Rethinking what it means to manage land for white-tailed deer
One of the fastest-growing hunting trends is deer management. It has value, but the right perspective is critical. It’s difficult to produce big, mature bucks on purpose, even in great areas. I’ve seen the challenges with managing for big deer.
When Trophy Management Works
Most of the time, it’s random when someone kills a giant buck. They might contribute to the process and do a lot of things right to make it happen, but many of the factors involved are out of their control.
But for some hunters, those same factors can be influenced. I know guys who hunt areas where they churn out giants every year. It’s worth looking at their situation to see what is different, and in the process, gain a bit of perspective.
One group of guys in my home state of Iowa has stacked up more than 5,000 acres of contiguous ground. It’s enough land that if they decide to pass up a buck, it’ll likely live another year. That’s what they do, and a number of these are deer you’ve seen on TV. It’s big business shooting big-racked bucks, and these guys have it down to a science.
Still, that isn't reality for most hunters. It’s important to understand this so we don’t make the mistake of comparing our situations and bucks to theirs. Hunting isn’t supposed to be like that.
When Trophy Management Fails
The primary components of trophy production are age, genetics and nutrition. But even in areas with the best of everything, not every buck will produce big antlers. Managing deer in a vacuum would be easy, but outside factors are in play. Foremost? Other hunters. If everyone had the same harvest goals, deer management would be a lot more effective.
Bucks that are genetically superior already look big when they are young, and they oftentimes get shot before getting old enough to express full potential. Hunters usually tag bucks with the best genetics early on, which can wipe out most of the genetically superior bucks each year.
Most people pass up smaller bucks, but these won’t all grow into big ones. Usually, they just grow into older small bucks. So, in this pseudo-managed setting, the area fills with old bucks with small racks. It’s a common outcome.
My own resolve was tested again several seasons ago when a neighboring hunter shot a buck that I was hoping would live another year. It was the biggest buck the guy had ever shot, and he was ecstatic. I couldn’t blame him one bit for shooting it. I was sorely tempted to shoot the deer myself.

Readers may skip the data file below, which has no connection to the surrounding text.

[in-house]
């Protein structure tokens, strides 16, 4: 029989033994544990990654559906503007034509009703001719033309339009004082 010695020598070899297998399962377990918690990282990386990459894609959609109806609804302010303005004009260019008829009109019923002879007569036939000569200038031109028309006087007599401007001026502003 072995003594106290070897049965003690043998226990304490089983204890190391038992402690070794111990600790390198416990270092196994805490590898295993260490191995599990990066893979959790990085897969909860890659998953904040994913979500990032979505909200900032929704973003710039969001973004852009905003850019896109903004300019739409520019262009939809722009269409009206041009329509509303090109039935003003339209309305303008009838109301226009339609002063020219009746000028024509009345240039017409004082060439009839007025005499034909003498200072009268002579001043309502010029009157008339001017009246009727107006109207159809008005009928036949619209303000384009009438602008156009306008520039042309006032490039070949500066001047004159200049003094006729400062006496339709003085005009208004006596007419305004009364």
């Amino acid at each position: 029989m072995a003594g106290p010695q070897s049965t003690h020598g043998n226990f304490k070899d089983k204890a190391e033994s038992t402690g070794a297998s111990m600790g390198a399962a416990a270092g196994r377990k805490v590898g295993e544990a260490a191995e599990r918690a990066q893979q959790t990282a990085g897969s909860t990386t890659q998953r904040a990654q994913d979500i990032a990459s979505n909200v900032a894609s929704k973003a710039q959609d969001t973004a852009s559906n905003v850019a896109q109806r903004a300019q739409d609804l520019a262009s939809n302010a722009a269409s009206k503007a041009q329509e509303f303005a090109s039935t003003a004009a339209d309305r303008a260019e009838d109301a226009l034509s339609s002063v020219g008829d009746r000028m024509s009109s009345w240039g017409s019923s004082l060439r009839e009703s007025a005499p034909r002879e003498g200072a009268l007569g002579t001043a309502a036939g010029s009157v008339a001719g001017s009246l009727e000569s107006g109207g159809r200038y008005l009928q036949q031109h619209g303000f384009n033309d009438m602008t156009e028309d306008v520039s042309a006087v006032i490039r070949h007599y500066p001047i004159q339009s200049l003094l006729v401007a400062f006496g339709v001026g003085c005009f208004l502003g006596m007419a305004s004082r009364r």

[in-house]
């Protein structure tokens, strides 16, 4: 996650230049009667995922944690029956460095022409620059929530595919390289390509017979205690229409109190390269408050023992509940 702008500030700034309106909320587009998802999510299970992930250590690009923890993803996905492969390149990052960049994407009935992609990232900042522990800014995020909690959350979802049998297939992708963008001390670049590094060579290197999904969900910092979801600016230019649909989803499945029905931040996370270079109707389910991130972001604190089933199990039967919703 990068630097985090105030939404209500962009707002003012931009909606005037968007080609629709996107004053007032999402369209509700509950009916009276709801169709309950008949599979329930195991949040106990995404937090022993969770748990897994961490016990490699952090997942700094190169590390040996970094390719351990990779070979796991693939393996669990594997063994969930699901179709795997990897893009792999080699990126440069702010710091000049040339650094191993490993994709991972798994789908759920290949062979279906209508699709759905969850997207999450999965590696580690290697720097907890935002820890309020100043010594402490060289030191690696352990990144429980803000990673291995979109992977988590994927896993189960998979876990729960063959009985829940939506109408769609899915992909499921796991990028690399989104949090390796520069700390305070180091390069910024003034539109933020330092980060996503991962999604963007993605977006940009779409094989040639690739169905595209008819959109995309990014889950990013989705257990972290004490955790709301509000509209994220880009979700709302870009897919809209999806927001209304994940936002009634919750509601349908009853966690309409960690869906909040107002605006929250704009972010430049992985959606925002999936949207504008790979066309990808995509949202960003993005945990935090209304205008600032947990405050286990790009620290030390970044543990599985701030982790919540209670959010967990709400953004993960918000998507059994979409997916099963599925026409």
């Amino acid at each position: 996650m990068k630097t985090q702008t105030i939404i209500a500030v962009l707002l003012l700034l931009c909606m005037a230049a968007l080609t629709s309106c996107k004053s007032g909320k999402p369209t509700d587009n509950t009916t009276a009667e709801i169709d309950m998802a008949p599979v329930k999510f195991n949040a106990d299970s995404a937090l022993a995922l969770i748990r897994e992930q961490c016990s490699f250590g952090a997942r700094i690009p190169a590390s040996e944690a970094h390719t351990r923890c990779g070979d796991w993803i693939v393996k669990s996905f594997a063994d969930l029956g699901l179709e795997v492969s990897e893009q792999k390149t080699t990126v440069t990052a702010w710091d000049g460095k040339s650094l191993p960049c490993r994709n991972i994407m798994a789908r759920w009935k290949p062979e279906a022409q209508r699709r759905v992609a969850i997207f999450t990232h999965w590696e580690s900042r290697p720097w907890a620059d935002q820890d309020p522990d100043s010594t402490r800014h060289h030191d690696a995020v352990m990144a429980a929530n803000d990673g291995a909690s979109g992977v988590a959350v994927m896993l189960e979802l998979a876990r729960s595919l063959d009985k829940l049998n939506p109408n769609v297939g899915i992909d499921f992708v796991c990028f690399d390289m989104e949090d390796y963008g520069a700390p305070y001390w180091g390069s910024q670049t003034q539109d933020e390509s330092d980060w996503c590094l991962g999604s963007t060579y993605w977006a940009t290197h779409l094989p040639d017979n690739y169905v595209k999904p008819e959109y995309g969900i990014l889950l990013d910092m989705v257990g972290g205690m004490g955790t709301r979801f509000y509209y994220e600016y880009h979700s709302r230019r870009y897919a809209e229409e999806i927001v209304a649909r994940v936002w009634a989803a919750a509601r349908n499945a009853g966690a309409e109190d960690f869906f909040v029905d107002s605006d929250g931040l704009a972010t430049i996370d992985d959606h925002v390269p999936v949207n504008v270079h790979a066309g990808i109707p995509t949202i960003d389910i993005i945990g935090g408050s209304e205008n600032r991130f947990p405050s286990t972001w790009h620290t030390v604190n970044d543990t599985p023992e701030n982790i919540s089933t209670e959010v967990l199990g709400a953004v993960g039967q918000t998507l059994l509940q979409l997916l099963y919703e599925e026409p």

Reflecting, I think it’s always a bad thing to be discouraged with hunting. The mistake was my own attachment to the deer simply because it had big antlers. That’s where the seeds of discontent were sewn.
Maybe you are like me, and you don’t control enough land to grow bucks to full maturity without them crossing property lines. Or, maybe you hunt by permission and other hunters won’t pass up the same deer you will. Either way, you’ll be discouraged without changing perspective.
When Deer Stewardship Is the Answer
My conclusion? Antler size causes too much heartache, and I want to enjoy every God-given moment in the deer woods. I love hunting for what it is. So, the obvious solution is finding a different standard by which to grade the experience while keeping it challenging at the same time. For those who aren’t in positions to manage massive acreages, perhaps deer stewardship is the right mindset.
You can do this and still shoot big bucks, too. My standard is the one-on-one nature of hunting specific bucks. I select several older bucks and focus on hunting them, regardless of their antler size. I choose them based on age, history, and the odds of tagging them. If these bucks have big antlers, great. If not, no worries.
By hunting this way, I preserve the joy and excitement of the outdoors and keep antler obsession from spoiling my season. The best part? My joy is great despite the fact that I’m not consistently killing record-book bucks.
It’s about the quest, not antler size. In deer stewardship, you’re still doing most of the things you would in trophy management. Providing food sources. Improving bedding cover. Responsible harvests. The difference is in the mindset. You’re no longer focused solely on the size of the deer, but the well-being of it, and the full-fledged adventure that follows. Live in that frame of mind, and I promise good times are ahead.